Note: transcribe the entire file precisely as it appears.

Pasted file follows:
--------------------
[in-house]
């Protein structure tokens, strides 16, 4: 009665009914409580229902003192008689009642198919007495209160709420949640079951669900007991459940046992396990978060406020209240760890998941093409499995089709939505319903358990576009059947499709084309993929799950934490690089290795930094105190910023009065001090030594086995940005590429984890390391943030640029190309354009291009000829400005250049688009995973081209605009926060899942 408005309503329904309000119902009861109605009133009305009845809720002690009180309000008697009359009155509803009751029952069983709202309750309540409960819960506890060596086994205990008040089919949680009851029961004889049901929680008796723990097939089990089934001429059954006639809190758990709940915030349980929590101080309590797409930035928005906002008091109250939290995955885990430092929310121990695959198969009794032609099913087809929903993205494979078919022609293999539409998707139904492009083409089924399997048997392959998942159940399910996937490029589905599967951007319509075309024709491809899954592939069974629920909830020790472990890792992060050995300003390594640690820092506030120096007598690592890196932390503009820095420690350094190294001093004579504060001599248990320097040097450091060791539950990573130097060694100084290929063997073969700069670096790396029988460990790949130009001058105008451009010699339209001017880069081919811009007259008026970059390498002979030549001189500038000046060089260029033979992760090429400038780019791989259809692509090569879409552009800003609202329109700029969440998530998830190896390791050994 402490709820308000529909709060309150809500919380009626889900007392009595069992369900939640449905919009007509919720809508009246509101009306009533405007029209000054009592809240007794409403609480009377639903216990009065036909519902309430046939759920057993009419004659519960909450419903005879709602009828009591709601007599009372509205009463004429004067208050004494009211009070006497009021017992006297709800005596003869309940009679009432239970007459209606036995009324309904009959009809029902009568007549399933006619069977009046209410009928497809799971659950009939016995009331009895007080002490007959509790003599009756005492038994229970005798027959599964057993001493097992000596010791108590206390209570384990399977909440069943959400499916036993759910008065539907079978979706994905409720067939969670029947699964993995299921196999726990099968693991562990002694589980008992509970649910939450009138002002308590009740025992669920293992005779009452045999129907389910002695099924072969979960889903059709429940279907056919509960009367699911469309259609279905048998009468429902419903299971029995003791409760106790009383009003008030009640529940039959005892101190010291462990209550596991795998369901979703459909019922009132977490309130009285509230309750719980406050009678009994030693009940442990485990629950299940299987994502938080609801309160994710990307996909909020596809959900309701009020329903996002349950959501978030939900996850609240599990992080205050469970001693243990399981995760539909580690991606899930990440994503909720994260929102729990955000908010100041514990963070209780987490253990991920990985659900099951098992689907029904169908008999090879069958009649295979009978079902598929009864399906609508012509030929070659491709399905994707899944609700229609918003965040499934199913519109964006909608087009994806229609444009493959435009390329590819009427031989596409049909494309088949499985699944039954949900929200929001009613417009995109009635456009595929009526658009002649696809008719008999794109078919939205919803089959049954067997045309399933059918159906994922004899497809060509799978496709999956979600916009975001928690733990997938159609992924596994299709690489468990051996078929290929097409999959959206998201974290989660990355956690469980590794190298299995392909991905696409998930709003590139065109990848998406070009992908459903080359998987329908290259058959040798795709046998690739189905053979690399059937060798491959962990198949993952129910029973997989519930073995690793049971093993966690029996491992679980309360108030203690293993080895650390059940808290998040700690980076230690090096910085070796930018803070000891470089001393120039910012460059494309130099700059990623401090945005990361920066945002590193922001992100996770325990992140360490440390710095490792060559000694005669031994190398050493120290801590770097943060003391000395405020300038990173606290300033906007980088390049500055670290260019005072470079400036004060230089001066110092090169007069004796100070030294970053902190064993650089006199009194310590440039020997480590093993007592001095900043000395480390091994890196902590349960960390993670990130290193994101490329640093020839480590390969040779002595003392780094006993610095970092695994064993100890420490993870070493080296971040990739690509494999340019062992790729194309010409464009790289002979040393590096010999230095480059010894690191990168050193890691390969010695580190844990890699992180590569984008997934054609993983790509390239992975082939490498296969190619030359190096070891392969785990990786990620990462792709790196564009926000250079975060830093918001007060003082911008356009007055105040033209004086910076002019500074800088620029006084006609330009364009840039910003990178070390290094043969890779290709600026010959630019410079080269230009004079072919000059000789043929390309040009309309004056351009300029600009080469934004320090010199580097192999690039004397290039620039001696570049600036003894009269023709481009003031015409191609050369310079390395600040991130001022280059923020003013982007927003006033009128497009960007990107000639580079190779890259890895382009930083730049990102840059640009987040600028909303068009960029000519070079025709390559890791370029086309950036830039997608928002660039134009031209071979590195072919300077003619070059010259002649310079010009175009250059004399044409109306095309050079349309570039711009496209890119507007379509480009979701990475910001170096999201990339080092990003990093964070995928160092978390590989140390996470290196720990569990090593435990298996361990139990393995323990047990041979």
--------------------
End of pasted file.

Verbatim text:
[in-house]
């Protein structure tokens, strides 16, 4: 009665009914409580229902003192008689009642198919007495209160709420949640079951669900007991459940046992396990978060406020209240760890998941093409499995089709939505319903358990576009059947499709084309993929799950934490690089290795930094105190910023009065001090030594086995940005590429984890390391943030640029190309354009291009000829400005250049688009995973081209605009926060899942 408005309503329904309000119902009861109605009133009305009845809720002690009180309000008697009359009155509803009751029952069983709202309750309540409960819960506890060596086994205990008040089919949680009851029961004889049901929680008796723990097939089990089934001429059954006639809190758990709940915030349980929590101080309590797409930035928005906002008091109250939290995955885990430092929310121990695959198969009794032609099913087809929903993205494979078919022609293999539409998707139904492009083409089924399997048997392959998942159940399910996937490029589905599967951007319509075309024709491809899954592939069974629920909830020790472990890792992060050995300003390594640690820092506030120096007598690592890196932390503009820095420690350094190294001093004579504060001599248990320097040097450091060791539950990573130097060694100084290929063997073969700069670096790396029988460990790949130009001058105008451009010699339209001017880069081919811009007259008026970059390498002979030549001189500038000046060089260029033979992760090429400038780019791989259809692509090569879409552009800003609202329109700029969440998530998830190896390791050994 402490709820308000529909709060309150809500919380009626889900007392009595069992369900939640449905919009007509919720809508009246509101009306009533405007029209000054009592809240007794409403609480009377639903216990009065036909519902309430046939759920057993009419004659519960909450419903005879709602009828009591709601007599009372509205009463004429004067208050004494009211009070006497009021017992006297709800005596003869309940009679009432239970007459209606036995009324309904009959009809029902009568007549399933006619069977009046209410009928497809799971659950009939016995009331009895007080002490007959509790003599009756005492038994229970005798027959599964057993001493097992000596010791108590206390209570384990399977909440069943959400499916036993759910008065539907079978979706994905409720067939969670029947699964993995299921196999726990099968693991562990002694589980008992509970649910939450009138002002308590009740025992669920293992005779009452045999129907389910002695099924072969979960889903059709429940279907056919509960009367699911469309259609279905048998009468429902419903299971029995003791409760106790009383009003008030009640529940039959005892101190010291462990209550596991795998369901979703459909019922009132977490309130009285509230309750719980406050009678009994030693009940442990485990629950299940299987994502938080609801309160994710990307996909909020596809959900309701009020329903996002349950959501978030939900996850609240599990992080205050469970001693243990399981995760539909580690991606899930990440994503909720994260929102729990955000908010100041514990963070209780987490253990991920990985659900099951098992689907029904169908008999090879069958009649295979009978079902598929009864399906609508012509030929070659491709399905994707899944609700229609918003965040499934199913519109964006909608087009994806229609444009493959435009390329590819009427031989596409049909494309088949499985699944039954949900929200929001009613417009995109009635456009595929009526658009002649696809008719008999794109078919939205919803089959049954067997045309399933059918159906994922004899497809060509799978496709999956979600916009975001928690733990997938159609992924596994299709690489468990051996078929290929097409999959959206998201974290989660990355956690469980590794190298299995392909991905696409998930709003590139065109990848998406070009992908459903080359998987329908290259058959040798795709046998690739189905053979690399059937060798491959962990198949993952129910029973997989519930073995690793049971093993966690029996491992679980309360108030203690293993080895650390059940808290998040700690980076230690090096910085070796930018803070000891470089001393120039910012460059494309130099700059990623401090945005990361920066945002590193922001992100996770325990992140360490440390710095490792060559000694005669031994190398050493120290801590770097943060003391000395405020300038990173606290300033906007980088390049500055670290260019005072470079400036004060230089001066110092090169007069004796100070030294970053902190064993650089006199009194310590440039020997480590093993007592001095900043000395480390091994890196902590349960960390993670990130290193994101490329640093020839480590390969040779002595003392780094006993610095970092695994064993100890420490993870070493080296971040990739690509494999340019062992790729194309010409464009790289002979040393590096010999230095480059010894690191990168050193890691390969010695580190844990890699992180590569984008997934054609993983790509390239992975082939490498296969190619030359190096070891392969785990990786990620990462792709790196564009926000250079975060830093918001007060003082911008356009007055105040033209004086910076002019500074800088620029006084006609330009364009840039910003990178070390290094043969890779290709600026010959630019410079080269230009004079072919000059000789043929390309040009309309004056351009300029600009080469934004320090010199580097192999690039004397290039620039001696570049600036003894009269023709481009003031015409191609050369310079390395600040991130001022280059923020003013982007927003006033009128497009960007990107000639580079190779890259890895382009930083730049990102840059640009987040600028909303068009960029000519070079025709390559890791370029086309950036830039997608928002660039134009031209071979590195072919300077003619070059010259002649310079010009175009250059004399044409109306095309050079349309570039711009496209890119507007379509480009979701990475910001170096999201990339080092990003990093964070995928160092978390590989140390996470290196720990569990090593435990298996361990139990393995323990047990041979």